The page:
Coach LS clearly has a plan with his bevy of Korean imports ⁠— although Summit is yet to return to his 2019 highs, and Berserker is untested in a top league. Fudge does have mid lane experience too, albeit in second-tier Oceanic play, and is mechanically gifted. It makes it really hard to predict where Cloud9 stacks up, but the safe bet is middle of the pack.

5. Golden Guardians

The true winners of the off-season

Ablazeolive Golden Guardians LCS Summer 2021

Did Liquid or Evil Geniuses win the off-season? Neither in my eyes, because that mantle is held by Golden Guardians. Basically anything could have improved on their roster from this time last year, but the Warriors-backed organization has a real dark horse shot at Worlds this year. That’s how high I am on them.

Lost copped a lot of flak on TSM last year, but in reality he was arguably their second-best player behind Spica. Ablazeolive was robbed of Rookie of the Year (reading comprehension people), and with Licorice and Olleh providing plenty of experience to a fresh-faced Pridestalkr in the jungle, this is the well-balanced roster Golden Guardians needed after last year’s calamity.

4. TSM

Another baffling break raises questions

Spica TSM LCS Summer 2021
Tina Jo for Riot Games

Retaining Spica was good for TSM, but their new mid laner has put doubt on whether the squad can succeed.

TSM did make some decent moves in the LCS 2022 off-season, however they raised just as many eyebrows as Cloud9 with the signing of Keaiduo and Shenyi from China’s LDL. While Shenyi had some decent performances, Keaiduo must have really inspired TSM in scouting because on paper it doesn’t seem like a good fit ⁠— language barriers in this squad aside.

Huni, Spica, and Tactical are as good a core you could ask for to build around in North America. They are a solid spine, each one of them proven and ironed-on LCS starters. Slotting in two unproven players around them is good, but was importing the right idea? Under new coach Chawy, only time will tell.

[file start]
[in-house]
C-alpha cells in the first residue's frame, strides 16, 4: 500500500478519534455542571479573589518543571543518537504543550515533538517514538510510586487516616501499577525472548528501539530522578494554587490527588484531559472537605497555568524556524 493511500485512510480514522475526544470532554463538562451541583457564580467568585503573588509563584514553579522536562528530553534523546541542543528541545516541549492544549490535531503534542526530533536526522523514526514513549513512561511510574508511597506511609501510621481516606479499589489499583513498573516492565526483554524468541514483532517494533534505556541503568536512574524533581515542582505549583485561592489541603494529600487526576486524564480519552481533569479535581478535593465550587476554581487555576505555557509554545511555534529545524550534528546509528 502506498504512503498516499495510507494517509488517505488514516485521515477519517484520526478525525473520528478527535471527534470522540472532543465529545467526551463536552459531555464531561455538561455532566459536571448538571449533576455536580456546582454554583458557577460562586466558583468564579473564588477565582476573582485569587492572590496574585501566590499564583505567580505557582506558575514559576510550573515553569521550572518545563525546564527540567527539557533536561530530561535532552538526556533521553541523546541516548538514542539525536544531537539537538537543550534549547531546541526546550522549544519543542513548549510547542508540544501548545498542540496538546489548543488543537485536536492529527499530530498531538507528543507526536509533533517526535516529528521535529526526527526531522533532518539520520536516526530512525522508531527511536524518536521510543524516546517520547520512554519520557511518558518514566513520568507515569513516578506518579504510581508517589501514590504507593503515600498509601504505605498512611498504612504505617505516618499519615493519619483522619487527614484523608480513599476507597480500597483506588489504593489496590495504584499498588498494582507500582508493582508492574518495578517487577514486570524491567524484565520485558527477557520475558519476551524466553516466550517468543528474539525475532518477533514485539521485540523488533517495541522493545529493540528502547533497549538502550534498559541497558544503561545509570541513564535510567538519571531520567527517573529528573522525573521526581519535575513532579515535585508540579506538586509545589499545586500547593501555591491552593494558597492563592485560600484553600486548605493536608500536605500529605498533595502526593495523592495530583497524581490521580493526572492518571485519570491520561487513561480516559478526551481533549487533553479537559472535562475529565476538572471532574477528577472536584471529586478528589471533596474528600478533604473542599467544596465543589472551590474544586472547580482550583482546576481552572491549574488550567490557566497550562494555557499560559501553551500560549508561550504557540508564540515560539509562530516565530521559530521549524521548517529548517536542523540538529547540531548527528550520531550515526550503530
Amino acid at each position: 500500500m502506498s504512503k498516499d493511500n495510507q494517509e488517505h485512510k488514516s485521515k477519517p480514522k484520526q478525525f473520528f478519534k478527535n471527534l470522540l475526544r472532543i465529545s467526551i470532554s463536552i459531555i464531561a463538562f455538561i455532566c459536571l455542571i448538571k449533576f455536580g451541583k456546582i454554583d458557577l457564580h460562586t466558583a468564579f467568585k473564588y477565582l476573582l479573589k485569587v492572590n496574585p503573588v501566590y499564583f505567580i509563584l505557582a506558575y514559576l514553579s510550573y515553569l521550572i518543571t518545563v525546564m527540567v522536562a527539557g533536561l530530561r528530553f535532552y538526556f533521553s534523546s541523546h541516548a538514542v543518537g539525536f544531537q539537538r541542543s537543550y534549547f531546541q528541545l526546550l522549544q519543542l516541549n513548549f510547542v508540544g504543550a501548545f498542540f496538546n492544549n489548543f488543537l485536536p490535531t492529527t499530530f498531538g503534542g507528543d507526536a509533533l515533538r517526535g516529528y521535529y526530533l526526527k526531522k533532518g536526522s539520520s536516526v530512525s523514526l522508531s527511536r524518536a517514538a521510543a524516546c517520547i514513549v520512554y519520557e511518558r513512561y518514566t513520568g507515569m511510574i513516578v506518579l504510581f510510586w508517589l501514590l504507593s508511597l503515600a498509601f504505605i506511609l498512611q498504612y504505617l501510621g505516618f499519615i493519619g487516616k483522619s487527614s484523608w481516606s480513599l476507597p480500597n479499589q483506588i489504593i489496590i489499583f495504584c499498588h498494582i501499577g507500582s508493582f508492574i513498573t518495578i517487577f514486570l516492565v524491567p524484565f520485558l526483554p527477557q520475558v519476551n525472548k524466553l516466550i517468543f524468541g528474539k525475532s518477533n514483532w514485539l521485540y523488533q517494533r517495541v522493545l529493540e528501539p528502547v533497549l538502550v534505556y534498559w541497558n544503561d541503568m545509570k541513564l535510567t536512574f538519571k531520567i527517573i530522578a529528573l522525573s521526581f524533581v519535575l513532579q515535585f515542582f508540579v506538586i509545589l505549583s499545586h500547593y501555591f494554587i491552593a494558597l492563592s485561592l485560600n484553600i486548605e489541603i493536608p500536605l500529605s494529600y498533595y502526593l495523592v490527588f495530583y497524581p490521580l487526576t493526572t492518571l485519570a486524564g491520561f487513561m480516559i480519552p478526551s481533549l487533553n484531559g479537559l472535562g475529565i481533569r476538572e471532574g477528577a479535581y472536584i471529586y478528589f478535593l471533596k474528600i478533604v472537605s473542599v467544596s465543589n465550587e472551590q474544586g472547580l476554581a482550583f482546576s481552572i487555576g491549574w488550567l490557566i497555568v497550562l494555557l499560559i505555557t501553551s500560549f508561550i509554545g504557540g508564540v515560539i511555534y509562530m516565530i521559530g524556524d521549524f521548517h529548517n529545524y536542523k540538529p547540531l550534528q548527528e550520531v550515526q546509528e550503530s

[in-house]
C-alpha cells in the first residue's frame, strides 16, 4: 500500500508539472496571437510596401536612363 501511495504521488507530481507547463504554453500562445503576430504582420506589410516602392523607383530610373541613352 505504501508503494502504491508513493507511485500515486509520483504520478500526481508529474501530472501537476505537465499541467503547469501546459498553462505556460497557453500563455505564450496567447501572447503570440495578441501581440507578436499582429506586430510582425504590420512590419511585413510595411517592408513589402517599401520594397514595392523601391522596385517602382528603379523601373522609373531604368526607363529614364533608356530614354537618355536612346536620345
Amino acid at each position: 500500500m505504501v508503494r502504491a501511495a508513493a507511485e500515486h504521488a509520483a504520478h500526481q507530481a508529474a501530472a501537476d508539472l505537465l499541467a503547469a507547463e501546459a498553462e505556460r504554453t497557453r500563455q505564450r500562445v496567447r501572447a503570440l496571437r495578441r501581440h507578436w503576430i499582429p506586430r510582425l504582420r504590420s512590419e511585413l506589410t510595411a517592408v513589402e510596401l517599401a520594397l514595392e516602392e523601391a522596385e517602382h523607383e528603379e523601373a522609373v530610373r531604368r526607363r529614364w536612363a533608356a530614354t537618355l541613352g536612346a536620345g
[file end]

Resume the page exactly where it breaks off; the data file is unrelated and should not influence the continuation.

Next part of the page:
3. Evil Geniuses

All aboard the Danny hype train

Danny is just 17 years old, but is already making waves in the LCS in a big way.
Riot Games

Danny is now Evil Geniuses’ franchise player, and it should pay off.

Evil Geniuses did the one thing they needed to this off-season: keep Danny. With the NA rookie locked in for another year, they have the one piece their rosters for the next five years will likely revolve around. Vulcan is a great support to have by his side, as he is basically IgNar but better.

Inspired was a great snipe by the scouts, and now all eyes will lay on the 17-year-old former Fortnite pro turned LCS fresh-face jojopyun. His stats from Academy 2021 don’t paint the most promising picture, but EG have faith in him ⁠— like they have in Danny ⁠— and it’s a fair gamble to take when the rest of your squad is so strong. Worst case scenario? Just promote Soligo.

2. Team Liquid

Is this the LEC?

league of legends bjergsen on TSM hi fiving fans
Riot Games

After seven years at TSM, Bjergsen is returning to pro play on Liquid.

I don’t think there’s been a more hype off-season shuffle than Liquid’s this off-season. Snagging Bwipo from Fnatic, Hans sama from Rogue, and bringing Bjergsen out of retirement (and away from TSM) ⁠— the stocks for this team have been through the roof since November. All these signings point towards an aggressive ideology of kill-thirsty LPL-style League, and the LCS needs that.

However, before they’ve even set foot on the Rift, Liquid has hit the stumbling block. CoreJJ’s inability to get a Green Card means for the foreseeable future Academy star Eyla will have to play as the team’s support. It’s not the end of the world, but they’ll be wanting him back to contest that top spot.

1. 100 Thieves

If it ain’t broke…

100 Thieves with LCS trophy
100 Thieves

100 Thieves enter the 2022 season as reigning North American champions.

NA’s number-one seed at Worlds 2021 managed to keep all five of their star players, so it’s hard looking past 100 Thieves to build on their successes and lead the LCS yet again in 2022. The side is more than the sum of their parts, and Abbedagge only helped to elevate the squad from great to legendary in 2021.

Bringing up NA’s next great hope Tenacity to play under Ssumday is a great call by PapaSmithy ⁠— although how much gametime is split between the two remains to be seen. Regardless, with top players all across the Rift and that pre-existing synergy, 100 Thieves should dominate LCS 2022.


The LCS 2022 Lock In kicks off on January 14.



Source link

Leave a Reply

Your email address will not be published. Required fields are marked *

close